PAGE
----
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Christianity and Terrorism - Is It Morally Justified to Kill People?

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Christianity and Terrorism

Is It Morally Justified To Kill People?

Horacio Narvaez

Dr. Carlos Piar

December 2, 2015


The dictionary defines terrorism as the use of violence and threats to intimidate or coerce, especially for political purposes. Jessica Stern’s Terror in the Name of God Why Religious Militants Kill, the author defines terrorism as an act or threat of violence against noncombatants with the objective of exacting revenge, intimidating, or otherwise influencing an audience (Stern, xx). Terrorism has been around us for decades, if isn’t here in the United States, terrorism is everywhere internationally. Adolf Hitler’s attacks on the Jewish people, the bombings at Pearl Harbor (that led the United States into World War II), the 1993 bombings at the World Trade Center, the shooting at Columbine High School, the 9/11 World Trade Center attacks (that led to the beginning of the War Against Terrorism), the mass shooting at Virginia Tech University, the Boston Marathon bombings, the Turkey Peace Rally Bombing, to the Russian plane being shot down (killing everyone on board), to the recent attacks in Paris, France and in Kenya, where an Islamic gunmen killed one-hundred forty-seven innocent students. Terrorism is everywhere around us. According to The National Counterterrorism Center, there are about forty terrorist groups around the world. Abu Nidal Organization, Al-Qa’ida, and the Islamic State of Iraq and the Levant (ISIS) are a few well-known terrorist groups around the world. The Islamic State of Iraq and the Levant (ISIS) is the well-known terrorist group as of right now in our society. The world cannot coexist with terrorism, terrorism has to be stop. The killing of innocent people is not a right for terrorist groups to focus on especially if it has to do with the religion of the people getting murder.

Religion can be the inspirational reason for people’s hypothetical attacks on innocent people. Their belief can also make them fearless within the face of death, in a way they know they’re doing a job that does not guarantee a future. In today’s society, whenever terrorism occurs here at home or abroad in different parts of the world, much of the attention is constantly connected to the Muslim Community. The question asked is, why the Muslim Community? Is it their religion (Islam) they believe in? Muslims believe that there is one GOD, which is the Allah. One of the Muslims beliefs is the Jihad. BBC defines Jihad as a struggle or effort, and it means much more than the Holy War. How does the Quran (Muslim Community Bible) affect attacks on the innocent people?  What does Al-Qa’ida and ISIS have to do with all of these attacks? Are killing innocent people morally justified in the eyes of the Christian community? Jessica Stern’s Terror in the Name of God Why Religious Militants Kill, the author states in her preface, religious terrorism arises from pain and loss and from impatience with God who is slow to respond to our plights, who don’t answer (Stern, xi).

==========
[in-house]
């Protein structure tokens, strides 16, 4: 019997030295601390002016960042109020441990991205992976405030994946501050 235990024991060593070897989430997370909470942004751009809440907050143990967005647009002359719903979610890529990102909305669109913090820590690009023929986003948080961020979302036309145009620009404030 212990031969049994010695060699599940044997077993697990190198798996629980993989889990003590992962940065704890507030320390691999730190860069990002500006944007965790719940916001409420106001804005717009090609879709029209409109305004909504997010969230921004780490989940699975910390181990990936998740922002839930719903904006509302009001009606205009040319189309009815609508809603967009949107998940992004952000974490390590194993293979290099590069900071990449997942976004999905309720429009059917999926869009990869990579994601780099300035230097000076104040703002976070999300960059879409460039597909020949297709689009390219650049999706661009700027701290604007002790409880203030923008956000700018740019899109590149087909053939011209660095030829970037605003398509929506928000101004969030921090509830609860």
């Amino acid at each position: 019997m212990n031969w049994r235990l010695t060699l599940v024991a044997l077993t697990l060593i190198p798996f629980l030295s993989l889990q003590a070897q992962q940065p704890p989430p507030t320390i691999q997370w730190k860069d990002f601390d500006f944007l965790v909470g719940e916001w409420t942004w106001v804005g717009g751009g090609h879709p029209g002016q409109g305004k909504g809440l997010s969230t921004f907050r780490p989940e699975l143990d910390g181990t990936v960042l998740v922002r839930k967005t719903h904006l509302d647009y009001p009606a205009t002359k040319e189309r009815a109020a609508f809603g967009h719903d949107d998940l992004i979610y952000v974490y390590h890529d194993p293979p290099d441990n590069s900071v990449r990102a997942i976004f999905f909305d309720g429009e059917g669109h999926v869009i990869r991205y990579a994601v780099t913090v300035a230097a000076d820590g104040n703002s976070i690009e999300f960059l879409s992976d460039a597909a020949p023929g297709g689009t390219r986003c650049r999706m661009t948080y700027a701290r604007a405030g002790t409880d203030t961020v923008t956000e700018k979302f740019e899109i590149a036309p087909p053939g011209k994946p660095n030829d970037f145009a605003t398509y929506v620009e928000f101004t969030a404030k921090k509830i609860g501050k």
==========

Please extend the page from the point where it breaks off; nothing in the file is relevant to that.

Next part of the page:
One of the Muslim doctrines is the Jihad, an Arabic word meaning the Holy struggle against unbelievers of the Islamic religion. Sarah Ahmad’s The True Spirit of Jihad, the author talks about “non-Muslims” fearfully regard it as an Islamic practice that aims to wage ‘Holy War’ against all disbelievers, to convert them to Islam or to kill them (Ahmad). However, the only pathway to heaven for Muslim believers is killing and being killed in jihad. The concept of jihad however does create an ethical struggle for certain people in the Muslim Community. There cannot be a Christian Jihad, only a Muslim Jihad. In addition to Jihad, the Muslim Community follow five pillars. John MacArthur’s Terrorism, Jihad, and The Bible, the author talks about the five duties, also known as the five pillars of Islam. The five pillars are, the first duty is the recitation of the Islamic declaration of faith, known as the Shahadah. A second duty is the duty of prayer five times a day. A third duty is charity (known as Zakat). A fourth duty is the annual fast – actually a month of fasting – called Ramadan. A fifth duty, required of every Muslim at least once (unless it is utterly impossible by some restraint), is a pilgrimage to Mecca, called the hajj (MacArthur, 36-38). These five duties of the Islamic religion shows the theology and the practice of the religion.

September Eleven Two Thousand and One is consider one of the worst days known in American History. Roughly three thousand innocent people lost their lives that day due to the sickening terrorists’ attacks on the United States of America. Behind these attacks was Osama Bin Laden, the notorious leader of the Al-Qa’ida organization. Bin Laden was the architect behind the Nine-Eleven attacks; his organization had a view, a view that has failed back in nineteen ninety-three. This would be the second time he would attack New York. In a cold afternoon in the year nineteen ninety-three, Bin Laden and his organization bombed the World Trade Center; it did damaged but not as bad as his two thousand and one attacks. Al-Qa’ida’s main focus was to destroy the World Trade Center. Was it because of all the different cultures that worked there? Was it because it was the heart and soul of New York City, the biggest city in America? Was Al-Qa’ida’s focus on destroying the political views of the United States or the religion of the innocent people working at the Trade Centers? Bin Laden and his organization sent a message, a message receive just not by the American people but people from different parts of the world.

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